I’ve been invited to contribute to a blog called Fatherfolk, where I’ll endeavor to provide the perspective of fatherhood in Japan. This is my first contribution. So if you’re a regular reader, go check out Fatherfolk, and if you’re reading via Fatherfolk, thanks! And thanks to Aaron for giving me the chance to contribute. Without further ado…
A few years ago I bought myself a Daruma doll. Daruma is a little, wobbly red guy who is meant to make your dreams come true.
When you buy a Daruma doll its eyes are blank. You fill in one eye, set your goal, and once it’s achieved you fill in the other eye Throw the sucker into the local New Year’s pyre for proper appeasement. Traditionally, Daruma has some Buddhist significance, but I would just be copying from Wikipedia if I said anything more than that.
My goal when I bought my Daruma was to get a better job. I was teaching at an English conversation school here in Japan at the time, and had had such little success in getting a ‘proper’ university job that I was willing to try anything to improve my fortunes. I don’t remember how long it took for me to find a new job after I bought Daruma, but when I did I dutifully filled in his right eye, chucked him into a moving box, and hit the road.
Daruma eventually got unpacked, but my superstitions about pissing off whatever gods or cosmic forces had led to my improved condition prevented me from simply pitching him into the trash can. At the time I wasn’t aware that a fiery New Year’s disposal was the way to go, so back into the closet he went.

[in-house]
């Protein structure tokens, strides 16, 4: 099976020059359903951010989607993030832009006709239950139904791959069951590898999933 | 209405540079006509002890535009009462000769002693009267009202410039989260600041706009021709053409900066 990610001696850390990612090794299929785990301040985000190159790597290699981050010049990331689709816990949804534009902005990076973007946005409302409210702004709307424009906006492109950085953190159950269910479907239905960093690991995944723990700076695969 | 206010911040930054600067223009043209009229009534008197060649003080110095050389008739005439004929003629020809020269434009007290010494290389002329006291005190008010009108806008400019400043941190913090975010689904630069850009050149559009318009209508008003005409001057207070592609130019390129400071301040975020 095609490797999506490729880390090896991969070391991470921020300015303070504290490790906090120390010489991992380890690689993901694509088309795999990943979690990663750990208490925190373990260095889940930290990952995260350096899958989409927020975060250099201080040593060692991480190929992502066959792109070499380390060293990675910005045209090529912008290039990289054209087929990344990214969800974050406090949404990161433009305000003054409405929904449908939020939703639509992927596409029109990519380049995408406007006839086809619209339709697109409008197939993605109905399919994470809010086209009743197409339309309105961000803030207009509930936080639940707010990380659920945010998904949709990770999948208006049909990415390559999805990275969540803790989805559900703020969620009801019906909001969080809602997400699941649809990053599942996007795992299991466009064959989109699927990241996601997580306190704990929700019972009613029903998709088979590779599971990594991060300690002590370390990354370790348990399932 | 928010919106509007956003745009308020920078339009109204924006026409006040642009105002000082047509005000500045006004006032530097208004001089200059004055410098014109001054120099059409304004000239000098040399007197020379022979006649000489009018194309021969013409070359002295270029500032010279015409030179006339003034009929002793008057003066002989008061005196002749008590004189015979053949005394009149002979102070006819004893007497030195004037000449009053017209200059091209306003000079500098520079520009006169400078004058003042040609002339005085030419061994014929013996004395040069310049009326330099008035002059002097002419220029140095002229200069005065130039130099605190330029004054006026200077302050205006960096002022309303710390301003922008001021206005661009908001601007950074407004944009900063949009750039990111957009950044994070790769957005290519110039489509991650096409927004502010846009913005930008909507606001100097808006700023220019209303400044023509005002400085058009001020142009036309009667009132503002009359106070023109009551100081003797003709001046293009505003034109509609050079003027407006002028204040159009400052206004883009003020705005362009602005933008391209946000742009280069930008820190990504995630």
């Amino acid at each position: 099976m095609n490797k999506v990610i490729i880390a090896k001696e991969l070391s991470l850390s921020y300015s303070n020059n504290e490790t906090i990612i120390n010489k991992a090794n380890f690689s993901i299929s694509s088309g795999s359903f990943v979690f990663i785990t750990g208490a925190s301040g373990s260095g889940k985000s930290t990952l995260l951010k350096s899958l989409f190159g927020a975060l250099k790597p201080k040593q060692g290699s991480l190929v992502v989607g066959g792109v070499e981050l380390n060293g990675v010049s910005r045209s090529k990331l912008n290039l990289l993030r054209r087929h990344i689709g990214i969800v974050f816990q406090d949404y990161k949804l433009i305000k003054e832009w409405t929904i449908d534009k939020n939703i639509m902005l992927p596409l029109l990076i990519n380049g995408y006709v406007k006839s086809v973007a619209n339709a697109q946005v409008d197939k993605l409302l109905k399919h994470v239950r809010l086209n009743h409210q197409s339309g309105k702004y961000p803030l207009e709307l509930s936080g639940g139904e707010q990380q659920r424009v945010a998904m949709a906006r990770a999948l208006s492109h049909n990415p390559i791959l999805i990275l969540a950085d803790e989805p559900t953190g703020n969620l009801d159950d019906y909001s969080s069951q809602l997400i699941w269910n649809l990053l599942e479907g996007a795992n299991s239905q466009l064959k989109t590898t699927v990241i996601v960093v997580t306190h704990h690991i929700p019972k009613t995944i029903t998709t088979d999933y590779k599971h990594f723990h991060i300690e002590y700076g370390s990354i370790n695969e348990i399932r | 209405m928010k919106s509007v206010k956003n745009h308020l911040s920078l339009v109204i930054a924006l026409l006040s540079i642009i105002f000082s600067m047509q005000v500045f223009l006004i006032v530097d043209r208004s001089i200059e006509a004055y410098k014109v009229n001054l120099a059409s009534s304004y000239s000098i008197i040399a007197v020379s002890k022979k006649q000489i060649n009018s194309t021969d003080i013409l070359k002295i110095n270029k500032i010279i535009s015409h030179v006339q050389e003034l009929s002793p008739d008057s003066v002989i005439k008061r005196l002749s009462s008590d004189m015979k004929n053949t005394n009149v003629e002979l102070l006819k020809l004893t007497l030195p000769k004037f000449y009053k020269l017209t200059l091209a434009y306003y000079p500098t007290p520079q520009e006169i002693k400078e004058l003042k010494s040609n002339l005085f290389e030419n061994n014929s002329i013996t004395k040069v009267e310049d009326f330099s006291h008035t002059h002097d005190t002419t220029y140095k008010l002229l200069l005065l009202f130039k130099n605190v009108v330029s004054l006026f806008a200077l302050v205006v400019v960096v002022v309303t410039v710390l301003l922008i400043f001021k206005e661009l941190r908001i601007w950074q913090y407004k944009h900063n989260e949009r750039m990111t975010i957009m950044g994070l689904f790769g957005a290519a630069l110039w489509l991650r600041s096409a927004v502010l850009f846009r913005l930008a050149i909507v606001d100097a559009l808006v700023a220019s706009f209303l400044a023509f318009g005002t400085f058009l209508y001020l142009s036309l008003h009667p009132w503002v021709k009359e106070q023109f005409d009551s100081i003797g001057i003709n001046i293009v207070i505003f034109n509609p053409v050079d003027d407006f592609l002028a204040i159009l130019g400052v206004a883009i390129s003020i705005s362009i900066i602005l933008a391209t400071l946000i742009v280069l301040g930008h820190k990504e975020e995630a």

Until the other day when I was rummaging through some random drawer in my closet, with Ray attempting to latch on to anything in site, when I happened upon Daruma. In my 9 months as a father I’ve quickly come to realize the entertainment value my son finds in seemingly innocuous things. Car keys? Heaven. A clear plastic tube filled with Christmas tree ornaments? Loads of fun until he starts eating the tape that’s keeping the end cap on. Those foam strips I stuck on the jagged, accident-waiting-to-happen corners? Rip them off for a good time. They’re chewy! Pots and pans? Fun AND loud.
Daruma also caught Ray’s attention. One of the doll’s key features is that he is bottom-weighted, so he always ends up upright. And therein commenced a good ten minutes of Ray picking up and dropping Daruma onto the floor, watching him slowly spin around and eventually wobble back into place. A muted chuckle now then let me know the boy was amused, and I was able to find whatever I was looking for.
So Daruma, if you can hear me, thanks for hanging around. I’ll make sure you finally get some heat this year.